How to structure hierarchical data



Not sure if this is the right place to ask this question.

I would like to better learn how to convert my real world problems into nicely (and useful) structured HDF5 files.
At the moment I’m always second guessing myself, unsure if I should do something this way or that way.

So is there any recommended resources/tutorials/books how to best model collected data into a format suitable for post analysis through HDF5.

Maybe any useful tips and tricks or best practices to ensure captured data remains relevant into the future.

Although it shouldn’t matter, I am using a spectrometer and collecting all low level data and diagnostic information relating to the calibration and self test routines from the perspective of the instrument manufacturer.


Hi Steve, yes it is.

From post analysis perspective, one should consider how data accessed respect to the quantity of data. With small size that that you can easily fit in core and still do your thing it is preferred to go with the most readable representation.

For large datasets, you should group data the way it meant to be accessed. To give you an example if you have:

struct my_pod_t {
   int field_1;
   char field_2[16];

the options are:

  1. as a stream of compound type, which makes recording straightforward, and post processing access by blocks easy and fast, but accessing only to my_pod_t::field_1 will result in loosing half of the disk bandwidth.
  2. two distinct datasets within a directory say: my_dir/field_1 and my_dir/field_2 will allow you to have fast sub field access at the cost of code complexity

For massive amount small size structured data, one should choose COMPACT storage, this usually observed in sensor networks collecting side-band information of some expensive machinery; think of particle colliders, tokamak, …

In the middle there are choices: CONTIGUOUS layout, ARRAY and SCALAR types are refined representations, meant to read/write dataset in a single shot; and the linear combinations allow you to represent complex structures.

For massive size data, you should to choose CHUNKED STORAGE layout, as this layout allows out of core processing, compression, … This would be the case with recording video streams, high resolution sensor panel time series sample etc…

Datasets may be classified as homogeneous where all elements are the same types, and compound datatypes. The former is often a hypercube, and to exploit existing mathematical structured you want to organise them so the slices give you meaningful vectors, matrices possibly tensors.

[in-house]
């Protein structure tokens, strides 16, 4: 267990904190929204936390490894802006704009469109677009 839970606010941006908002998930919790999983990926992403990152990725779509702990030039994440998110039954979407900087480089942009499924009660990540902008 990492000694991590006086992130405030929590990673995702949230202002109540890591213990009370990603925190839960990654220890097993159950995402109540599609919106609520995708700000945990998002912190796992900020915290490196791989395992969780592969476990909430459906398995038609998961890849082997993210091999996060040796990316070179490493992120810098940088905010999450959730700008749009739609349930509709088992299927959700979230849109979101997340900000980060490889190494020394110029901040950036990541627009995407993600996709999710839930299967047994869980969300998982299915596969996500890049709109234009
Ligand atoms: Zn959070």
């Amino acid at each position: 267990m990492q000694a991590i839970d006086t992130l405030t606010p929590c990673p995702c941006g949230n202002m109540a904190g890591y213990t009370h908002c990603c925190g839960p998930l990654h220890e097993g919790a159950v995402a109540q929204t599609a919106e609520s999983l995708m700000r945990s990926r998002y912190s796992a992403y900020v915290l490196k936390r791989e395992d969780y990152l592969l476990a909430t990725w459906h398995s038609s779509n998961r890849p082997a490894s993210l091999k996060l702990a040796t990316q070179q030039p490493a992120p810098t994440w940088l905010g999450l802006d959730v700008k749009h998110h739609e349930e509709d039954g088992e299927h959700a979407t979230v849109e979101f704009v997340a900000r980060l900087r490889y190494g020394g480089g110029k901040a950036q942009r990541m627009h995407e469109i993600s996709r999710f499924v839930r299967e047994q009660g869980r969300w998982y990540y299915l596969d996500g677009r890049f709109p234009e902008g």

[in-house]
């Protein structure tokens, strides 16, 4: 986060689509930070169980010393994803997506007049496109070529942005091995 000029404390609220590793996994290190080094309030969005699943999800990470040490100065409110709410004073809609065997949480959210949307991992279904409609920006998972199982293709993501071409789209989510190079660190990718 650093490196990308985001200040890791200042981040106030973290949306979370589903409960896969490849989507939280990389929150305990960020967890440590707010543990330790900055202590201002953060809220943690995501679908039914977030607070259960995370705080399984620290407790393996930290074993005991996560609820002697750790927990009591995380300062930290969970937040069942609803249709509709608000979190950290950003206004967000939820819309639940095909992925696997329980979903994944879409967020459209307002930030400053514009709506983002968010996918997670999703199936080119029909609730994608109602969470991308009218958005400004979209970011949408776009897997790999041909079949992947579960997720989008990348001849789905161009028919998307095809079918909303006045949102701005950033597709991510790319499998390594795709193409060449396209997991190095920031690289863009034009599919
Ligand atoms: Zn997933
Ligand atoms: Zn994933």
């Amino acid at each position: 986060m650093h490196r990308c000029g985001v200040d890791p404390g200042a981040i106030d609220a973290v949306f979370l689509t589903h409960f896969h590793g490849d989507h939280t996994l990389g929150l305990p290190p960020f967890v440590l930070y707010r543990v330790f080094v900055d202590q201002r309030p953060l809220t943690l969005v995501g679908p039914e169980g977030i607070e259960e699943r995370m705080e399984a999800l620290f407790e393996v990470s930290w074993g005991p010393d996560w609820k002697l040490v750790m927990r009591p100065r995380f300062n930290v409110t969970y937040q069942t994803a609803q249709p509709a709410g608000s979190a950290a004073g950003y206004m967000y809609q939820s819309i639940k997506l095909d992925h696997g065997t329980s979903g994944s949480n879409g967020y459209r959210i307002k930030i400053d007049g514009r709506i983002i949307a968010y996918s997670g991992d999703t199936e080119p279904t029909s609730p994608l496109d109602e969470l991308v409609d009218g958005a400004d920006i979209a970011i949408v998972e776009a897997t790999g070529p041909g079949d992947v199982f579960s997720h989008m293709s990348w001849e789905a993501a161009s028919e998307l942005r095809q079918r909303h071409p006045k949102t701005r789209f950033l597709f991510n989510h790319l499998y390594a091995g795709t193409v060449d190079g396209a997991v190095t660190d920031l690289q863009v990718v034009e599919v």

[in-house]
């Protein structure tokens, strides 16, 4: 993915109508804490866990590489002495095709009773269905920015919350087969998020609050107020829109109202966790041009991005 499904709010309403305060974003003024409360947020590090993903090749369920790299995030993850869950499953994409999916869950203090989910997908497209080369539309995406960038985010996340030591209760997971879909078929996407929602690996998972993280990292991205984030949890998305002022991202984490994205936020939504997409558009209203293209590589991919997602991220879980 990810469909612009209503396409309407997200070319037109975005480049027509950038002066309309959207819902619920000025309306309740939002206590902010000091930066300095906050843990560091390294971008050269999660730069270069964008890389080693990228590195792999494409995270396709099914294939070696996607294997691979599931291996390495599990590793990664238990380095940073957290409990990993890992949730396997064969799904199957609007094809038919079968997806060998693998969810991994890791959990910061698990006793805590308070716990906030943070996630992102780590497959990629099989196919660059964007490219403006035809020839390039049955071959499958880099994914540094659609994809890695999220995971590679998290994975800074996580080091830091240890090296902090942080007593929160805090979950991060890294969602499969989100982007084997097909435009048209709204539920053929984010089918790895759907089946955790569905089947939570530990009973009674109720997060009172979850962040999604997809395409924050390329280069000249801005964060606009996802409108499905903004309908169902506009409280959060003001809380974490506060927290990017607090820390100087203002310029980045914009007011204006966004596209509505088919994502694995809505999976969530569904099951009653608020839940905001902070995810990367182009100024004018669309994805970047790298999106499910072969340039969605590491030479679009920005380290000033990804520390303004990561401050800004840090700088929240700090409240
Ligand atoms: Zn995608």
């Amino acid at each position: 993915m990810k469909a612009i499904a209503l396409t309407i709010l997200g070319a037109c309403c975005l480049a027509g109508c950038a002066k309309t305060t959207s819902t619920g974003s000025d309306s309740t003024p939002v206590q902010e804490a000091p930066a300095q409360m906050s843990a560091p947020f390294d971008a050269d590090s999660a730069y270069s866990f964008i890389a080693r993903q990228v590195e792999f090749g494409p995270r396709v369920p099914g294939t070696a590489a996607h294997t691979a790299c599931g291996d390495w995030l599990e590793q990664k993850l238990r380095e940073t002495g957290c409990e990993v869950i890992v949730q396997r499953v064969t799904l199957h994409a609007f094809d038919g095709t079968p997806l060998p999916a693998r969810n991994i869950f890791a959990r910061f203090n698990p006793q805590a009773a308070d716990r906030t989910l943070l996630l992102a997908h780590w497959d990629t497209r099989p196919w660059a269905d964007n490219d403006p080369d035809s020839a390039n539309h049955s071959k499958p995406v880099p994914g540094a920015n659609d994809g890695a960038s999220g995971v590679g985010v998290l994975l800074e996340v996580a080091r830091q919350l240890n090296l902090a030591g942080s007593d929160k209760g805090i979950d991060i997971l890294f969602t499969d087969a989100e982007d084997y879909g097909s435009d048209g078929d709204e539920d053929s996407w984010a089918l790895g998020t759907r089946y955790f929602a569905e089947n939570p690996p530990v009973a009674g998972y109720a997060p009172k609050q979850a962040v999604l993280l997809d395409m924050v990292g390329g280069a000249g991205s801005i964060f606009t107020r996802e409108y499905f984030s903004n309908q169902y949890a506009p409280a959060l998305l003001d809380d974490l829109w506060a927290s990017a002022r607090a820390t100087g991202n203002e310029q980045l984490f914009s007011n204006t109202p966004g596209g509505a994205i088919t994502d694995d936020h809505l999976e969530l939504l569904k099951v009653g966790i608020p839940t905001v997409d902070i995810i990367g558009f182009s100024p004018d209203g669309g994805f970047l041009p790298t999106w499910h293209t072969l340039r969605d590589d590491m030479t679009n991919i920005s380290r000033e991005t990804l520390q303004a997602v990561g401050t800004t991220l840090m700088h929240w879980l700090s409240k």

Compound datatypes require you to write a type descriptor which can be tedious.

This C++ implementation addresses the above problems, channels data to from major linear algebra systems, select the optimal representation as well as automatically generates the necessary compound type descriptors. Gerd Heber and I will give an online presentation on June 30th, 6:30 PM to 8:30 PM EDT, if any interest sign up here and ask away on the Q&A session.

best wishes: steven


Most importantly, learn to stop worrying and accept that the perfect solution is illusory :slight_smile: It took me a while to get that point. Clues can be found in unexpected places, e.g., in one of my favorite books: The Music of Life by Denis Noble. The story of “The French bistro omlette” is a case in point. HDF5, DNA, genome, the folly of reductionism…


It does matter in the sense that that defines your context. The general question is, “Given such and such a context, how is that context represented in HDF5, and what would consumers of the data expect to find in that context?” And, not to forget, “How does that context relate to other contexts?” I think to answer this last question goes toward “future-proofing” your data: in which (future) contexts will users want to come across the by then historical data. To establish and maintain those links, I think, is more important than the details of the data representation inside the HDF5 files/containers. Given a few clues, your future users and their agents will figure that out. Without linked contexts, it’s dumb search all over again. G.